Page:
It Is Useful to Consider That There Are Influencers in the Aggregate Industry Itself, and Also Influencers in the Political and Residential Communities That Surround Quarries.
By Thomas J. Roach
Opinion leaders are people who influence the opinions of others. Celebrities are opinion leaders on cultural issues. However, when it comes to business issues and politics the most influential opinion leaders are people we know.
We listen to them because they have some recognizable expertise. For instance, voters who know police officers or attorneys are likely to ask them who they think they should vote for in elections for sheriff, state attorney or circuit court judge.
Communication researchers following political issues came up with the two-step flow theory in the 1950s to describe how some members of a community act as receptacles and conduits for distributing information and opinions to others. The opinion leader in a small community may subscribe to news magazines and read books about current events and provide insights and arguments for others who do not access the primary sources. Editorial writers often write their arguments for these opinion leaders knowing that the opinion leaders will disseminate their ideas to a larger audience.
The original studies on two-step flow were based on interviews with people in small Mayberry-like communities like Decatur, Ill. They found people functioning as opinion leaders at gathering places like the barber shop or beauty salon. Today many of the people who influence our opinions are online, and marketing professionals identify and use these online opinion leaders to promote their products and services.
In marketing terms, the online opinion leader is an influencer. Online influencers are in three categories: celebrities, macro-influencers and micro-influencers. Celebrities have the broadest audience. Macro-influencers have large followings because of their perceived expertise. And micro-influencers are like macro-influencers, only with a following of less than 10,000.
The advantage of macro- and micro-influencers is that they have engaged publics actively seeking their opinions. Of the three groups, the micro-influencers are the most influential because of their closeness to their publics.
It is useful to consider that there are influencers in the aggregate industry itself, and there are also influencers in the political and residential communities that may surround quarries. The influencers in the industry are important if a manufacturer is introducing new aggregate processing products. And the influencers in the community are significant if a quarry is dealing with complaints or negotiating a zoning variance.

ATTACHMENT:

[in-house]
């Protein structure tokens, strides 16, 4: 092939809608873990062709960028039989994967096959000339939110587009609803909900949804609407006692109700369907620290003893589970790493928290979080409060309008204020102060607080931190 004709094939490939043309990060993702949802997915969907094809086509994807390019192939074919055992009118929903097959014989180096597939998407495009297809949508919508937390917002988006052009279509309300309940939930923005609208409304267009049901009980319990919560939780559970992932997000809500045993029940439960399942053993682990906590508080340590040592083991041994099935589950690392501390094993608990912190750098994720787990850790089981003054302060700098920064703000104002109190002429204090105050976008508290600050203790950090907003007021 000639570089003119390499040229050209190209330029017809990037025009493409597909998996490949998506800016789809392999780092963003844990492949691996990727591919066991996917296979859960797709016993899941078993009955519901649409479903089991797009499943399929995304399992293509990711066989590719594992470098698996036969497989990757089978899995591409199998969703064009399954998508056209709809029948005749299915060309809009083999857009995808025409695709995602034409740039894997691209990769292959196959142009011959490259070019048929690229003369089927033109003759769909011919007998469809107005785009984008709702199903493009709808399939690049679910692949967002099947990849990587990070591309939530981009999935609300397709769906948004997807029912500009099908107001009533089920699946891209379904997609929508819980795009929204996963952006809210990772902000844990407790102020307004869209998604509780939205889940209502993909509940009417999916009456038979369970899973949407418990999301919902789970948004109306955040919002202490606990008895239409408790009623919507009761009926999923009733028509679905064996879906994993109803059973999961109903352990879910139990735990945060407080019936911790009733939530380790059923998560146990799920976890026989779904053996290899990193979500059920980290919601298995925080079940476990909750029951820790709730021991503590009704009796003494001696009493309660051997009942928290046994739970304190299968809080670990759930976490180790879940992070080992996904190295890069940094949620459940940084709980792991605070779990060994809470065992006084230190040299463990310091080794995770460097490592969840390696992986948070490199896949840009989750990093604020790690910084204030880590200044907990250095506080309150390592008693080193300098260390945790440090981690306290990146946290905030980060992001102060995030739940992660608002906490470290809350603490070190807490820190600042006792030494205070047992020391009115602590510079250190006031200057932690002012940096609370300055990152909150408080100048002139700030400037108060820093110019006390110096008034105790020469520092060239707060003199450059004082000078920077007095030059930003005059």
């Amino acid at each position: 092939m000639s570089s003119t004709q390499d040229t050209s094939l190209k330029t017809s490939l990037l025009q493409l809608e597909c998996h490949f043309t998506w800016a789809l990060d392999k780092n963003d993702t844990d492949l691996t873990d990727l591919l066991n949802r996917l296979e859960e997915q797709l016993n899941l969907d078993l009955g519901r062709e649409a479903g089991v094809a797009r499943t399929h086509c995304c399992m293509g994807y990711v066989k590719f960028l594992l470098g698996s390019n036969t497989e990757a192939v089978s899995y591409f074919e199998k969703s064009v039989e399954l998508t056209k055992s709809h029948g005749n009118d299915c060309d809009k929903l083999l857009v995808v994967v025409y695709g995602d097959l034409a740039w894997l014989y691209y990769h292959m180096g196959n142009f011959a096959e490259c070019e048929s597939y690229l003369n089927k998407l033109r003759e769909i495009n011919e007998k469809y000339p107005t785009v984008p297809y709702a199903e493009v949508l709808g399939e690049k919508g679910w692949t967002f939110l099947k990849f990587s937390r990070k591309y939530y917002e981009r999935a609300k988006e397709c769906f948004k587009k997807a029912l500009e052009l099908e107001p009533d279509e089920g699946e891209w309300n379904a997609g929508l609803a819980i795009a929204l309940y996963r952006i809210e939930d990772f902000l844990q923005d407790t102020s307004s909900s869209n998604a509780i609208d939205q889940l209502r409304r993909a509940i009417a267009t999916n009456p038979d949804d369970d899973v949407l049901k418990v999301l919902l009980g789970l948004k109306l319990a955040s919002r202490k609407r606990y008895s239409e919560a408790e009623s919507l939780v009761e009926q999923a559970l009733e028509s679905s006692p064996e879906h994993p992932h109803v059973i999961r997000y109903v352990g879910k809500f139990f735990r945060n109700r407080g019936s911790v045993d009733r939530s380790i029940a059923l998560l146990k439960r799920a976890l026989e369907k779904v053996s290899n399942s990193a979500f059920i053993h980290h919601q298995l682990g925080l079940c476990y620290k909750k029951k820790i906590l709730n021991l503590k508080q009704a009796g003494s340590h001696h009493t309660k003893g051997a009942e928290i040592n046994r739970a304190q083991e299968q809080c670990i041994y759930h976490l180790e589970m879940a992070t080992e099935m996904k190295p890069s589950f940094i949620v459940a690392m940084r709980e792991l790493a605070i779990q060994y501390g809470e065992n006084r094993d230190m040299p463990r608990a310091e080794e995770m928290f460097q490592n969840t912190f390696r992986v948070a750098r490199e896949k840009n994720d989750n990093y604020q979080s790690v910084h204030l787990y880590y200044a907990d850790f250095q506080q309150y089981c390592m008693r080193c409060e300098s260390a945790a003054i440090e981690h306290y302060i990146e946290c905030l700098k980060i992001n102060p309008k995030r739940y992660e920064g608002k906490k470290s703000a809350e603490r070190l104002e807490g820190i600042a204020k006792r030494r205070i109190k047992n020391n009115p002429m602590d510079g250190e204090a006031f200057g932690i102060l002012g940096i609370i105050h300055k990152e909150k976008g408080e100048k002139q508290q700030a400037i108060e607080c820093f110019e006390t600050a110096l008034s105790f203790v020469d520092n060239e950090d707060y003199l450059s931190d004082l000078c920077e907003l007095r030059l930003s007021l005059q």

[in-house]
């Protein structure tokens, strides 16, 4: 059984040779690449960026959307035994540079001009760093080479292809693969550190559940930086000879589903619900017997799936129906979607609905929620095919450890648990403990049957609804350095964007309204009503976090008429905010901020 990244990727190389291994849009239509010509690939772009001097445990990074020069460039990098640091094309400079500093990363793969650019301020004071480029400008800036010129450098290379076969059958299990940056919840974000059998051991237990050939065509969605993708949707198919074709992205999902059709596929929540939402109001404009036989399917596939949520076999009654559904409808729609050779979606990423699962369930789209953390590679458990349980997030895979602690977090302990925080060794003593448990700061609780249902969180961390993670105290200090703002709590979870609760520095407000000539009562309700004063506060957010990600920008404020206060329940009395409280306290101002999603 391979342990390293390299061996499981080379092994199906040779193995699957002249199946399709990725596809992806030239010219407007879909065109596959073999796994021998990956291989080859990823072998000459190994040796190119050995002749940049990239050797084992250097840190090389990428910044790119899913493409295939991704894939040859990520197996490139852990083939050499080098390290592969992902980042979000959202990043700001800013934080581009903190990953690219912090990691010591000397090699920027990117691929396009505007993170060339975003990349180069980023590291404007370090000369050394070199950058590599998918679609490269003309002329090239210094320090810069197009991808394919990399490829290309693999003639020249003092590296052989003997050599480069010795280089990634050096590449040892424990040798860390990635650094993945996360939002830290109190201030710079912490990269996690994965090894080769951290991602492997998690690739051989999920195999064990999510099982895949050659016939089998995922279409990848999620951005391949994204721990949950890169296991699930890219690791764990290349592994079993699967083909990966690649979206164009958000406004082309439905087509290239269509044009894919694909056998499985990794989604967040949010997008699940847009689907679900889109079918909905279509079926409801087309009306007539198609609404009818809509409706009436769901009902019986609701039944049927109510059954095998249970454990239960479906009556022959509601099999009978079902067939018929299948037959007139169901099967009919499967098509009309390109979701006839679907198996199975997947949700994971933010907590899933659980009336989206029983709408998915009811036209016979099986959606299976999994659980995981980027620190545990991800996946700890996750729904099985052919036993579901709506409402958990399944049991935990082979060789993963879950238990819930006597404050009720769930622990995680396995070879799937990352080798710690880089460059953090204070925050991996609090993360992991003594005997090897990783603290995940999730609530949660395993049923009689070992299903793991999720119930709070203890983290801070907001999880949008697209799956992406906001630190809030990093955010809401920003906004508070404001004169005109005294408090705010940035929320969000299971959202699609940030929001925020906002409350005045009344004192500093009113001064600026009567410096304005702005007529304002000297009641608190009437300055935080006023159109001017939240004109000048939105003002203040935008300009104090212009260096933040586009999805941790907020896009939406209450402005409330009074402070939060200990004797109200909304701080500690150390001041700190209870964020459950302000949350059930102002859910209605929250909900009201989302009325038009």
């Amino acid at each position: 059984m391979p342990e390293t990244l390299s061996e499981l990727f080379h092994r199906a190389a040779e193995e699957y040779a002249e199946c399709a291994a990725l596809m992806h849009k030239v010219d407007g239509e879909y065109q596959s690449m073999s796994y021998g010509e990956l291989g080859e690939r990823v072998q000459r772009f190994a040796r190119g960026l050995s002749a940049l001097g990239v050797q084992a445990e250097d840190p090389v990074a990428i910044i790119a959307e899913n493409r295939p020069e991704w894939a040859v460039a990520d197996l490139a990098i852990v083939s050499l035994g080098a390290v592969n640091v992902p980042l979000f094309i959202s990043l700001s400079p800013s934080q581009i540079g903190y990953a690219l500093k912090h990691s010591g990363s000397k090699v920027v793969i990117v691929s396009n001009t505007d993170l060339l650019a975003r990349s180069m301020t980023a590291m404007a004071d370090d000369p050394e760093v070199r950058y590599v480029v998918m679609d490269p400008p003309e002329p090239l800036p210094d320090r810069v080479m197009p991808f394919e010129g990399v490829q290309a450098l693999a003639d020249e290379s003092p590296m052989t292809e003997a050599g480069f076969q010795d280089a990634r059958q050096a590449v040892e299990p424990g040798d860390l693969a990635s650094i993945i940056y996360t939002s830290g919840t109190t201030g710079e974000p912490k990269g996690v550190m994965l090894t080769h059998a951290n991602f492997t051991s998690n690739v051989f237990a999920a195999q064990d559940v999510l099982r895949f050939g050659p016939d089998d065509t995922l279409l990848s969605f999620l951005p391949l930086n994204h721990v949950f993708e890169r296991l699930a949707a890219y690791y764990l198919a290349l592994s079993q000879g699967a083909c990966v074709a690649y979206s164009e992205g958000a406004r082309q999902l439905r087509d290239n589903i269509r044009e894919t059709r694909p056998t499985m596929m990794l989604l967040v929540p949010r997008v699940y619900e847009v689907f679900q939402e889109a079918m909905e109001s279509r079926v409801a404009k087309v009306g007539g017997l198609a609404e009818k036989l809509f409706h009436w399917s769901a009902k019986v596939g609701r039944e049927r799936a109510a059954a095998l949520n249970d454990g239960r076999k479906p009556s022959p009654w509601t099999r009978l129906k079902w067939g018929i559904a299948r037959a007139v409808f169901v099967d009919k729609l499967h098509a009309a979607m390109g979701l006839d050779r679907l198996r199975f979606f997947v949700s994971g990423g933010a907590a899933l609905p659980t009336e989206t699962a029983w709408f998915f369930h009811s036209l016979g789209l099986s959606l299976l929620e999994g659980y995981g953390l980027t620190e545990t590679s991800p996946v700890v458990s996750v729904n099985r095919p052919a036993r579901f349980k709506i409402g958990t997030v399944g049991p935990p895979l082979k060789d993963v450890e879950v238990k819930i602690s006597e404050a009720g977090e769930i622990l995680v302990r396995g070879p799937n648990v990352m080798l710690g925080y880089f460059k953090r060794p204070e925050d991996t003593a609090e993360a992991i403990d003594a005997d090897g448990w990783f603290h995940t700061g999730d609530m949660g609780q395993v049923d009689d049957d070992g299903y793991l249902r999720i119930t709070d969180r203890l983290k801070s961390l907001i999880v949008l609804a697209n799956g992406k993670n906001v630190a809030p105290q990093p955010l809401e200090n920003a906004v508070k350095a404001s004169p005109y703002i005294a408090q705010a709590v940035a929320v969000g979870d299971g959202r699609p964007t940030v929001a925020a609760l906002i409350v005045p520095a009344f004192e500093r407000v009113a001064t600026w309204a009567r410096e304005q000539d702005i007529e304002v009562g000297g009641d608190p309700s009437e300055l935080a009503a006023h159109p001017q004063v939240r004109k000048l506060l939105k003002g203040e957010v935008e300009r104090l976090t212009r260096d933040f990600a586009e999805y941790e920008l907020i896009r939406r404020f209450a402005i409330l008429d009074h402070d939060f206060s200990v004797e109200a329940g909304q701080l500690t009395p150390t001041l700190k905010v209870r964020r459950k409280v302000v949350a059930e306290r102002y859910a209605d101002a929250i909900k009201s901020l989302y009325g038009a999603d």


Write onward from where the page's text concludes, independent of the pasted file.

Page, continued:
The difference between the opinion leaders of the 20th century and the influencers of the 21st century is that the old opinion leaders were in the barber shop and beauty salon, and the new influencers are mostly online. Identifying and feeding information to these online influencers is called influencer marketing.
Influencer marketing starts with identifying the best influencer. Is there a respected leader in your field who is first to try new technologies? Which local official tends to speak for the community? Or is there someone in the arts locally who commands respect?
Marketing professionals often pay influencers to tout messages for large corporations, but smaller entities like quarries can develop mutually beneficial relationships with potential influencers by volunteering to work on projects with them or attending their meetings.
Once a relationship is established, you can present your organization to influencers in the way you want be seen by the community. If they accept your perspective, then they will share it with others. If they disagree with your image of your company or products, then take this as an indication that you need to adjust your business culture.
One caution is to avoid influencers who are politically divisive, controversial or too close to your competitors.
Your most important influencers may have regular face-to-face interactions with a key public, but it is especially valuable if they are active online, particularly with social media. Someone with a large Facebook following with a stakeholder public can significantly augment your advertising and public relations efforts. When someone reposts one of your messages, they aren’t just sharing your ideas; they are endorsing them.
Thomas J. Roach Ph.D., has 30 years experience in communication as a journalist, media coordinator, communication director and consultant. He has taught at Purdue University Northwest since 1987, and is the author of “An Interviewing Rhetoric.” He can be reached at [email protected].